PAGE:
School districts have begun building STEM career readiness into their elementary level curriculum, yielding impressive results.
With STEM careers on the rise, policymakers and administrators alike are scrambling to discern which young students are prepared for future success, which aren't, and why.
How confident are you that you are making the most of education technology?
Fear Behind Code
You're right. You may not fear it, but the fact remains that many approach the subject with a fixed mindset. "Even if educators recognize the importance of teaching computer science and programming [to] their students, they often face their own internal roadblocks." But they may be unaware of the fact that "teachers from all backgrounds" can instruct computer science.
Already, there are those dedicated to changing the stigma behind coding by encouraging fellow educators to practice using professionally engineered games and coding bots to make computer science enjoyable for both their colleagues and students. Now, "nearly one-third of all U.S. students are learning the curriculum of the future."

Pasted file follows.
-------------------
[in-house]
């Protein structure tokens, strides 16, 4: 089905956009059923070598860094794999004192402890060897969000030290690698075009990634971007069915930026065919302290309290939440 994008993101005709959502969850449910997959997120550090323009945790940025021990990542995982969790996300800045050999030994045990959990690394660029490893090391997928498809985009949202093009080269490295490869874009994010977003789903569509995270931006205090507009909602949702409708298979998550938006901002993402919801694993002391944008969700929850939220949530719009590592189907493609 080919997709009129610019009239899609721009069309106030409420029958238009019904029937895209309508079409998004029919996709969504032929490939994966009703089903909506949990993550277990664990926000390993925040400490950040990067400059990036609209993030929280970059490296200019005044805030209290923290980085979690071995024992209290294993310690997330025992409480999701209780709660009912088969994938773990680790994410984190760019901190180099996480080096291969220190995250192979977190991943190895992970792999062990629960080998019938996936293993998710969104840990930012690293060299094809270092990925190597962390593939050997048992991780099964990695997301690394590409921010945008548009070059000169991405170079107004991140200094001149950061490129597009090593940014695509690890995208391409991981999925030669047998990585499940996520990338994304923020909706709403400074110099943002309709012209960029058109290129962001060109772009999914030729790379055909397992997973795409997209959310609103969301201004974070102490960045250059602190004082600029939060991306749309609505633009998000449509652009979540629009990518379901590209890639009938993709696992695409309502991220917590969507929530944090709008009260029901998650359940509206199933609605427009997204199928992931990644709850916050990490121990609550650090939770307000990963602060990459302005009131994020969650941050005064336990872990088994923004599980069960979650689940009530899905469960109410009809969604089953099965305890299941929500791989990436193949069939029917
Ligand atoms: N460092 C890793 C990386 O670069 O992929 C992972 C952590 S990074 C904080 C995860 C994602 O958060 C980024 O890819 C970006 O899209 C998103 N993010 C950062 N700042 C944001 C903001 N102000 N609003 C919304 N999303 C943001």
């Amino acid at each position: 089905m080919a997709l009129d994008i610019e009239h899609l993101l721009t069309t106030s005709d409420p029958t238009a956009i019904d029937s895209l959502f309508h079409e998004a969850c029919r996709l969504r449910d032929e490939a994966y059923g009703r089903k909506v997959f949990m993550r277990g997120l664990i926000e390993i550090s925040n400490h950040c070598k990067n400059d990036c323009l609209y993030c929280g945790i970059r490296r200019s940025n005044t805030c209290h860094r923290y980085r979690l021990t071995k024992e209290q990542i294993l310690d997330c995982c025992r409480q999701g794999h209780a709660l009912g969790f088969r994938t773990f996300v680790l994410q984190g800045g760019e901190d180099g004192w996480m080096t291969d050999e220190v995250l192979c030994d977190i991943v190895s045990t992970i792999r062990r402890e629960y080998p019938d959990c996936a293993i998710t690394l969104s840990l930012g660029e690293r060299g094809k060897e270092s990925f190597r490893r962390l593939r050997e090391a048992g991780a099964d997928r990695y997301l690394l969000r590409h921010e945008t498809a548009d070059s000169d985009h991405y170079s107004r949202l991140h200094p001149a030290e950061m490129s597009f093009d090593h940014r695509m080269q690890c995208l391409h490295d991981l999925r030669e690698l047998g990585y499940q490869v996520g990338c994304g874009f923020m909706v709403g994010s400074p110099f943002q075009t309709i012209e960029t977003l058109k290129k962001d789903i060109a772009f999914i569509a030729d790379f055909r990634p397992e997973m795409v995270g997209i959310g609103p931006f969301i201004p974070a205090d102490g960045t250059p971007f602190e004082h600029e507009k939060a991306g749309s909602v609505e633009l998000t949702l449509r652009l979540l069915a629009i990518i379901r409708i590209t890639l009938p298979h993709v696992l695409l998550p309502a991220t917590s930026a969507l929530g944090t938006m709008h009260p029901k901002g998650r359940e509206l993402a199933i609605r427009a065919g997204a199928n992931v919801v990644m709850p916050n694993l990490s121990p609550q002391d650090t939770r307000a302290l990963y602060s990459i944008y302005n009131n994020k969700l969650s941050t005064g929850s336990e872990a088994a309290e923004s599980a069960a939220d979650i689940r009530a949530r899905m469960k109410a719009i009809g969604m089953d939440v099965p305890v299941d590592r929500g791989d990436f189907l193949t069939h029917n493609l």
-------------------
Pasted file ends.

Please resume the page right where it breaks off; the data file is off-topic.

As anxiety becomes more prevalent among young people, school's are being prompted to act. Texas educators have begun using an innovative computer program to help train their teachers. In Round Rock ISD, a school district near Austin, the teachers are learning how to approach sensitive conversations by using At-Risk, a digital role-playing program.